Boston Globe sues police over public records dispute

The Boston Globe

The Boston Globe on Tuesday filed an open-records lawsuit against multiple law enforcement organizations after being stonewalled by the police.

The lawsuit, which seeks police reports, booking photos and prison logs, comes after state and local officials refused to disclose records relating to "more than a half-dozen law enforcement officers who were charged with drunken driving and a judge who was accused of stealing a watch at Logan Airport," Todd Wallack reports for The Boston Globe.

According to Wallack's article, the dispute turns on the question of whether authorities can use a law called the Criminal Offender Record Information Act — also called CORI — as justification for withholding records.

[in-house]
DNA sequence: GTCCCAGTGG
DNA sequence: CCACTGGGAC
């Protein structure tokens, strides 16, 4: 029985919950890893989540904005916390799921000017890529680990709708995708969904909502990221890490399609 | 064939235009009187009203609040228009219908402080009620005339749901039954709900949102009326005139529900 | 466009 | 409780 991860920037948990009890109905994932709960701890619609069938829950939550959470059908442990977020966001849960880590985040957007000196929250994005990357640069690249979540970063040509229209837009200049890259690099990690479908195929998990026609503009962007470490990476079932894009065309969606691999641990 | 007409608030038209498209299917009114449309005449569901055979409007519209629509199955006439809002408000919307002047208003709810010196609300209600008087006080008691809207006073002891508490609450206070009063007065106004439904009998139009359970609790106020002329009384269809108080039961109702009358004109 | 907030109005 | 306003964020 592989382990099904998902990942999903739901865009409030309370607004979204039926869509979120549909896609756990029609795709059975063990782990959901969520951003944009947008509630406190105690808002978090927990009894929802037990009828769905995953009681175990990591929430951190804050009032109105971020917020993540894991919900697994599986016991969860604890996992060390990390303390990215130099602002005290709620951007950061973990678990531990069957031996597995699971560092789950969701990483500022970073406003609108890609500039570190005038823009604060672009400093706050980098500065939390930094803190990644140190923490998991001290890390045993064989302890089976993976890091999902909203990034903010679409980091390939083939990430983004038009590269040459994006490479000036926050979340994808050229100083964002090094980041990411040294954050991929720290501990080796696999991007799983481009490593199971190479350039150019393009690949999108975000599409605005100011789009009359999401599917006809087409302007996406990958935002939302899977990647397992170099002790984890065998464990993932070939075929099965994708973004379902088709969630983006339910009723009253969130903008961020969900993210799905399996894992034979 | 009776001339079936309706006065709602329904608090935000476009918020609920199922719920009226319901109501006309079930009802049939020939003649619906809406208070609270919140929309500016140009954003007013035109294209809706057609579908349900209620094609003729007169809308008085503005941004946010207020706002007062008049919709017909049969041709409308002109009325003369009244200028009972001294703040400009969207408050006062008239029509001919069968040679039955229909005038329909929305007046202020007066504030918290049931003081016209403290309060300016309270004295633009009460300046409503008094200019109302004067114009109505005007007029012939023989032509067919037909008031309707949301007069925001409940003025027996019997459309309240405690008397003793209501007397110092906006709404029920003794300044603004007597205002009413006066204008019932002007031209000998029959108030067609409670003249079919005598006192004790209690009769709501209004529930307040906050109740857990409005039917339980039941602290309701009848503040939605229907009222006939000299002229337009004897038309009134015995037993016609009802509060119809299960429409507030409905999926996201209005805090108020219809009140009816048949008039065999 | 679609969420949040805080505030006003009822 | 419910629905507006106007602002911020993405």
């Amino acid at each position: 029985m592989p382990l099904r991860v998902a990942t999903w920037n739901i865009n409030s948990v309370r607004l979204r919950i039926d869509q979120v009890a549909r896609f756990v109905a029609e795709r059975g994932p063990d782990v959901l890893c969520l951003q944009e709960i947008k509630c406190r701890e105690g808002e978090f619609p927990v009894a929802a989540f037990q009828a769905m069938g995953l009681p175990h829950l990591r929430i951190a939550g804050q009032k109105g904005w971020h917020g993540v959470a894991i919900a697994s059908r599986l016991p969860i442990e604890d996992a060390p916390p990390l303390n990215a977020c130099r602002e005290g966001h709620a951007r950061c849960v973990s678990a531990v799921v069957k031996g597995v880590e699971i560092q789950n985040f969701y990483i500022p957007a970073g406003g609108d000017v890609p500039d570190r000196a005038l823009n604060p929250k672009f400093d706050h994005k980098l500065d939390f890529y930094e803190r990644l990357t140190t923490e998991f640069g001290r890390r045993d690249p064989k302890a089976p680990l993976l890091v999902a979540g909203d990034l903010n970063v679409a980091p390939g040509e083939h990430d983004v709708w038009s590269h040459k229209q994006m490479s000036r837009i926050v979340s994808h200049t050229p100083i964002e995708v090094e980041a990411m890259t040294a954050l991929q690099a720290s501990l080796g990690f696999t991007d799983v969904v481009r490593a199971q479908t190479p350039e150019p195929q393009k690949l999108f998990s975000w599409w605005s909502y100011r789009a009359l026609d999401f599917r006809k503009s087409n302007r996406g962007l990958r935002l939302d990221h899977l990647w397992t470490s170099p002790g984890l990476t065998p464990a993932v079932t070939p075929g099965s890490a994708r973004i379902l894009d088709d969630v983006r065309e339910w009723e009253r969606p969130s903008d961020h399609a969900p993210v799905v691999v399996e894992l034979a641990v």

All of the agencies said the records were not public because of the criminal records law, often referred to as CORI and frequently invoked by law enforcement agencies to deny public records requests. The secretary of state’s office — which oversees enforcement of the public records law — supported the denials, explaining that the law gives law enforcement agencies broad “discretion” over what records to withhold and what to release.

In March, The Globe and other news organizations in the New England published coordinated editorials condemning a decision to allow Boston police to withhold records relating to police officers who were driving drunk. Those editorials were published near Sunshine Week, an annual celebration of transparency in government.

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    Benjamin Mullin

    Benjamin Mullin is the managing editor of Poynter.org. He previously reported for Poynter as a staff writer, Google Journalism Fellow and Naughton Fellow, covering journalism innovation, business practices and ethics.

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